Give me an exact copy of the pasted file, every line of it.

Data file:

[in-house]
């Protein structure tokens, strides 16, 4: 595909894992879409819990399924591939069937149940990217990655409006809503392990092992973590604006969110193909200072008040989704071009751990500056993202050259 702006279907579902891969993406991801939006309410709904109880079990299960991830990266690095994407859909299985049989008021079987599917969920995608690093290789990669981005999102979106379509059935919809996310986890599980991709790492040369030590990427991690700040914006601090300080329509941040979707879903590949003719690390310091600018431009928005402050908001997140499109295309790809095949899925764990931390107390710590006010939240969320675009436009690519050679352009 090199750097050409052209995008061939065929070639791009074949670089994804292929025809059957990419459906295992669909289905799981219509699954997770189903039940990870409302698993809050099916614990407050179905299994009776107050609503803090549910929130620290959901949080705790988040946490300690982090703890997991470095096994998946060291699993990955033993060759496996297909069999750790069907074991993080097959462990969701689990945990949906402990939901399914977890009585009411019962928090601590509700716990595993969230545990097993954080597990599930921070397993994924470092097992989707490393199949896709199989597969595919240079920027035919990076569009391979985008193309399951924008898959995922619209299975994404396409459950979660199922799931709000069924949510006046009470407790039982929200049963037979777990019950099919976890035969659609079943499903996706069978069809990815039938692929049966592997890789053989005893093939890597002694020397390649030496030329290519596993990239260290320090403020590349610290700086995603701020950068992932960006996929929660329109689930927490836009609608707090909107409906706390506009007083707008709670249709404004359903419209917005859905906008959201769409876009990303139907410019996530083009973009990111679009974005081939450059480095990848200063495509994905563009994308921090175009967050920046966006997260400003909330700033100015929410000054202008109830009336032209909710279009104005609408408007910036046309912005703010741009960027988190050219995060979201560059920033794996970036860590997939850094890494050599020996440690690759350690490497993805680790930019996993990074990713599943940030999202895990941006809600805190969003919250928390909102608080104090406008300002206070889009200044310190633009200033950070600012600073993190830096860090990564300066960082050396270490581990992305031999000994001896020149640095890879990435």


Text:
[in-house]
């Protein structure tokens, strides 16, 4: 595909894992879409819990399924591939069937149940990217990655409006809503392990092992973590604006969110193909200072008040989704071009751990500056993202050259 702006279907579902891969993406991801939006309410709904109880079990299960991830990266690095994407859909299985049989008021079987599917969920995608690093290789990669981005999102979106379509059935919809996310986890599980991709790492040369030590990427991690700040914006601090300080329509941040979707879903590949003719690390310091600018431009928005402050908001997140499109295309790809095949899925764990931390107390710590006010939240969320675009436009690519050679352009 090199750097050409052209995008061939065929070639791009074949670089994804292929025809059957990419459906295992669909289905799981219509699954997770189903039940990870409302698993809050099916614990407050179905299994009776107050609503803090549910929130620290959901949080705790988040946490300690982090703890997991470095096994998946060291699993990955033993060759496996297909069999750790069907074991993080097959462990969701689990945990949906402990939901399914977890009585009411019962928090601590509700716990595993969230545990097993954080597990599930921070397993994924470092097992989707490393199949896709199989597969595919240079920027035919990076569009391979985008193309399951924008898959995922619209299975994404396409459950979660199922799931709000069924949510006046009470407790039982929200049963037979777990019950099919976890035969659609079943499903996706069978069809990815039938692929049966592997890789053989005893093939890597002694020397390649030496030329290519596993990239260290320090403020590349610290700086995603701020950068992932960006996929929660329109689930927490836009609608707090909107409906706390506009007083707008709670249709404004359903419209917005859905906008959201769409876009990303139907410019996530083009973009990111679009974005081939450059480095990848200063495509994905563009994308921090175009967050920046966006997260400003909330700033100015929410000054202008109830009336032209909710279009104005609408408007910036046309912005703010741009960027988190050219995060979201560059920033794996970036860590997939850094890494050599020996440690690759350690490497993805680790930019996993990074990713599943940030999202895990941006809600805190969003919250928390909102608080104090406008300002206070889009200044310190633009200033950070600012600073993190830096860090990564300066960082050396270490581990992305031999000994001896020149640095890879990435």